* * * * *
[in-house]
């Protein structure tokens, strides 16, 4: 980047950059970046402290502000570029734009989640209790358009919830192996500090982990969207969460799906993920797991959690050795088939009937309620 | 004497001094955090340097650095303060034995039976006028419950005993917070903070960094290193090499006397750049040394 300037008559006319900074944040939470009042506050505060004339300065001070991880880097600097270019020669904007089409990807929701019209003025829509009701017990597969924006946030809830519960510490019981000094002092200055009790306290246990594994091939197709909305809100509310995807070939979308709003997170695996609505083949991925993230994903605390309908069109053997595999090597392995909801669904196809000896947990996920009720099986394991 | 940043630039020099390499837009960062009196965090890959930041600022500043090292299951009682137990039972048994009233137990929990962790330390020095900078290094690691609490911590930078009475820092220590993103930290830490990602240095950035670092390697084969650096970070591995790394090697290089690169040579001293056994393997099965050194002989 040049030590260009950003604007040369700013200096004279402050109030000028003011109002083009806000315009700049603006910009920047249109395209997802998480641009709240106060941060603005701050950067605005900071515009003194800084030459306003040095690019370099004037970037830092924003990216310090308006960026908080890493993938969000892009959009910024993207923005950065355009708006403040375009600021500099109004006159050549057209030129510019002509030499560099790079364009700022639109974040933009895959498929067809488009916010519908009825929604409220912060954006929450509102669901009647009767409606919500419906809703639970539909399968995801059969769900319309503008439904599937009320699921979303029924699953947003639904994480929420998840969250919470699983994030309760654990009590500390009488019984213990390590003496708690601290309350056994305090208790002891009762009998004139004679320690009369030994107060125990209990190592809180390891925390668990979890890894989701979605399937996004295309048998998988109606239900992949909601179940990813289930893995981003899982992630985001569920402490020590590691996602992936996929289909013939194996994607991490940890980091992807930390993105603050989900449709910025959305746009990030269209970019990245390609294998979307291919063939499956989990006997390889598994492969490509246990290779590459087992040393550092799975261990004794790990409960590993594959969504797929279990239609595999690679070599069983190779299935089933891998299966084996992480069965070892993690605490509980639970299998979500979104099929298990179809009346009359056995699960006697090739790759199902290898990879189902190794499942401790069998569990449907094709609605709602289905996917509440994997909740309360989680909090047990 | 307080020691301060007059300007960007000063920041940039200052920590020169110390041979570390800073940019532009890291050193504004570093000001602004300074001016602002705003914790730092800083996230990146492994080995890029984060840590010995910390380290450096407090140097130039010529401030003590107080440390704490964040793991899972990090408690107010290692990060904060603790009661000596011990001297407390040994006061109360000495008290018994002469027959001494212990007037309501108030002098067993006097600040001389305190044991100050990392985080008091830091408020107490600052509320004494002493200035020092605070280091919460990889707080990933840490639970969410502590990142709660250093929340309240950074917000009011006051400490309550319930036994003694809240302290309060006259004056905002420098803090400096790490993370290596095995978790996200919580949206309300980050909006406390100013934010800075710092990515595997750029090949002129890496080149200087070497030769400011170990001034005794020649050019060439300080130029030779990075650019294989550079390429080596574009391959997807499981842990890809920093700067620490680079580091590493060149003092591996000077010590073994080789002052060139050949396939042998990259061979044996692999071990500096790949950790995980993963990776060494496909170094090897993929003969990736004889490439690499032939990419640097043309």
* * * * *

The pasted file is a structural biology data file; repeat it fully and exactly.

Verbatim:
[in-house]
């Protein structure tokens, strides 16, 4: 980047950059970046402290502000570029734009989640209790358009919830192996500090982990969207969460799906993920797991959690050795088939009937309620 | 004497001094955090340097650095303060034995039976006028419950005993917070903070960094290193090499006397750049040394 300037008559006319900074944040939470009042506050505060004339300065001070991880880097600097270019020669904007089409990807929701019209003025829509009701017990597969924006946030809830519960510490019981000094002092200055009790306290246990594994091939197709909305809100509310995807070939979308709003997170695996609505083949991925993230994903605390309908069109053997595999090597392995909801669904196809000896947990996920009720099986394991 | 940043630039020099390499837009960062009196965090890959930041600022500043090292299951009682137990039972048994009233137990929990962790330390020095900078290094690691609490911590930078009475820092220590993103930290830490990602240095950035670092390697084969650096970070591995790394090697290089690169040579001293056994393997099965050194002989 040049030590260009950003604007040369700013200096004279402050109030000028003011109002083009806000315009700049603006910009920047249109395209997802998480641009709240106060941060603005701050950067605005900071515009003194800084030459306003040095690019370099004037970037830092924003990216310090308006960026908080890493993938969000892009959009910024993207923005950065355009708006403040375009600021500099109004006159050549057209030129510019002509030499560099790079364009700022639109974040933009895959498929067809488009916010519908009825929604409220912060954006929450509102669901009647009767409606919500419906809703639970539909399968995801059969769900319309503008439904599937009320699921979303029924699953947003639904994480929420998840969250919470699983994030309760654990009590500390009488019984213990390590003496708690601290309350056994305090208790002891009762009998004139004679320690009369030994107060125990209990190592809180390891925390668990979890890894989701979605399937996004295309048998998988109606239900992949909601179940990813289930893995981003899982992630985001569920402490020590590691996602992936996929289909013939194996994607991490940890980091992807930390993105603050989900449709910025959305746009990030269209970019990245390609294998979307291919063939499956989990006997390889598994492969490509246990290779590459087992040393550092799975261990004794790990409960590993594959969504797929279990239609595999690679070599069983190779299935089933891998299966084996992480069965070892993690605490509980639970299998979500979104099929298990179809009346009359056995699960006697090739790759199902290898990879189902190794499942401790069998569990449907094709609605709602289905996917509440994997909740309360989680909090047990 | 307080020691301060007059300007960007000063920041940039200052920590020169110390041979570390800073940019532009890291050193504004570093000001602004300074001016602002705003914790730092800083996230990146492994080995890029984060840590010995910390380290450096407090140097130039010529401030003590107080440390704490964040793991899972990090408690107010290692990060904060603790009661000596011990001297407390040994006061109360000495008290018994002469027959001494212990007037309501108030002098067993006097600040001389305190044991100050990392985080008091830091408020107490600052509320004494002493200035020092605070280091919460990889707080990933840490639970969410502590990142709660250093929340309240950074917000009011006051400490309550319930036994003694809240302290309060006259004056905002420098803090400096790490993370290596095995978790996200919580949206309300980050909006406390100013934010800075710092990515595997750029090949002129890496080149200087070497030769400011170990001034005794020649050019060439300080130029030779990075650019294989550079390429080596574009391959997807499981842990890809920093700067620490680079580091590493060149003092591996000077010590073994080789002052060139050949396939042998990259061979044996692999071990500096790949950790995980993963990776060494496909170094090897993929003969990736004889490439690499032939990419640097043309």